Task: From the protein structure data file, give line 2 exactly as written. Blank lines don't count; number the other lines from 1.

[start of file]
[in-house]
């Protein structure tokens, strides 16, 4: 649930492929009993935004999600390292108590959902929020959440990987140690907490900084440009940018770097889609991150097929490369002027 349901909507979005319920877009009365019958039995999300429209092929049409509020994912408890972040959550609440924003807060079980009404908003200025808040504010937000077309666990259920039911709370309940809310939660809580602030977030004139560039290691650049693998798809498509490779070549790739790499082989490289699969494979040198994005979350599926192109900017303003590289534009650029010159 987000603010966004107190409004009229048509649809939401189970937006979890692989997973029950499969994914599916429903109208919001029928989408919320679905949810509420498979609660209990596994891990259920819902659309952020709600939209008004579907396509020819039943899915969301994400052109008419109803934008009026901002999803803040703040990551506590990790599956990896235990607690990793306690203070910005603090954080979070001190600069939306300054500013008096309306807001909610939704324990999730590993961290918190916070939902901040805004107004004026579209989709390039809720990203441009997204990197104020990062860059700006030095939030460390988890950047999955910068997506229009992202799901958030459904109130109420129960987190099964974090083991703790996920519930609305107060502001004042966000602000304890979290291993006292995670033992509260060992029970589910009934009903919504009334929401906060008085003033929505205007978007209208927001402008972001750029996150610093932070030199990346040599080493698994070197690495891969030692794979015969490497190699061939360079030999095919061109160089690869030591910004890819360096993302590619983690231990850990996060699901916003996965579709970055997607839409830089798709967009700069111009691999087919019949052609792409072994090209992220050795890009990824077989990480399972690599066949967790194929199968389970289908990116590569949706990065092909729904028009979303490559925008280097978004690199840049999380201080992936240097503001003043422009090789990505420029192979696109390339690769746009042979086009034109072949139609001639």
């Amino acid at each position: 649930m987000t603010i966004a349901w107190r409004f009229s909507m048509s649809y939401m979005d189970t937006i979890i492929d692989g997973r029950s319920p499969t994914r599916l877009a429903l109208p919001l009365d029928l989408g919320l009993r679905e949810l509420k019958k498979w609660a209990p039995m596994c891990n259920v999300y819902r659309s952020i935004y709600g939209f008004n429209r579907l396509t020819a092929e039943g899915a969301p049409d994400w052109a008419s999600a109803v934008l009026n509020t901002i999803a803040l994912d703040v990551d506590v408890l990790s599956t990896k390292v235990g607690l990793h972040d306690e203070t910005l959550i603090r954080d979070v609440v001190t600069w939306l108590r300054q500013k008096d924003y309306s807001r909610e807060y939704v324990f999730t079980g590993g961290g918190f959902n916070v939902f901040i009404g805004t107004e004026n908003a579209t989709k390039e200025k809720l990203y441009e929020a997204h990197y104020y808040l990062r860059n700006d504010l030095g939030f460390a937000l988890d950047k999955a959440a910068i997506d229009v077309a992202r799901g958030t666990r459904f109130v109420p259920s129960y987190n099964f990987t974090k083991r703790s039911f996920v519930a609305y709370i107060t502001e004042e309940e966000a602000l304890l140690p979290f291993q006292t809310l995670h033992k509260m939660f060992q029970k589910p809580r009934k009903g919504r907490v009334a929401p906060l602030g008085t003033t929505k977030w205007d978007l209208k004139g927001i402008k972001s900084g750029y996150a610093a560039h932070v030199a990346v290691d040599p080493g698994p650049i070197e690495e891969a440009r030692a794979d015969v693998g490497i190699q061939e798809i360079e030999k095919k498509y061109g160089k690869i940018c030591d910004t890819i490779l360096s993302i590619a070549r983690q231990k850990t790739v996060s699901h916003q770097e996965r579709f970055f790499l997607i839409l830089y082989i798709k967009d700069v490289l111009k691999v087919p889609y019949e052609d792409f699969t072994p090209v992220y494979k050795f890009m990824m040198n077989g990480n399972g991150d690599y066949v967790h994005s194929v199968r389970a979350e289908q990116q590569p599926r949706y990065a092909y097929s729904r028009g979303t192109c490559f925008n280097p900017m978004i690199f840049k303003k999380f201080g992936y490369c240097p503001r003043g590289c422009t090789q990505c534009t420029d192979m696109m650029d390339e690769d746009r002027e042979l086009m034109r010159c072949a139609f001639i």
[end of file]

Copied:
């Protein structure tokens, strides 16, 4: 649930492929009993935004999600390292108590959902929020959440990987140690907490900084440009940018770097889609991150097929490369002027 349901909507979005319920877009009365019958039995999300429209092929049409509020994912408890972040959550609440924003807060079980009404908003200025808040504010937000077309666990259920039911709370309940809310939660809580602030977030004139560039290691650049693998798809498509490779070549790739790499082989490289699969494979040198994005979350599926192109900017303003590289534009650029010159 987000603010966004107190409004009229048509649809939401189970937006979890692989997973029950499969994914599916429903109208919001029928989408919320679905949810509420498979609660209990596994891990259920819902659309952020709600939209008004579907396509020819039943899915969301994400052109008419109803934008009026901002999803803040703040990551506590990790599956990896235990607690990793306690203070910005603090954080979070001190600069939306300054500013008096309306807001909610939704324990999730590993961290918190916070939902901040805004107004004026579209989709390039809720990203441009997204990197104020990062860059700006030095939030460390988890950047999955910068997506229009992202799901958030459904109130109420129960987190099964974090083991703790996920519930609305107060502001004042966000602000304890979290291993006292995670033992509260060992029970589910009934009903919504009334929401906060008085003033929505205007978007209208927001402008972001750029996150610093932070030199990346040599080493698994070197690495891969030692794979015969490497190699061939360079030999095919061109160089690869030591910004890819360096993302590619983690231990850990996060699901916003996965579709970055997607839409830089798709967009700069111009691999087919019949052609792409072994090209992220050795890009990824077989990480399972690599066949967790194929199968389970289908990116590569949706990065092909729904028009979303490559925008280097978004690199840049999380201080992936240097503001003043422009090789990505420029192979696109390339690769746009042979086009034109072949139609001639």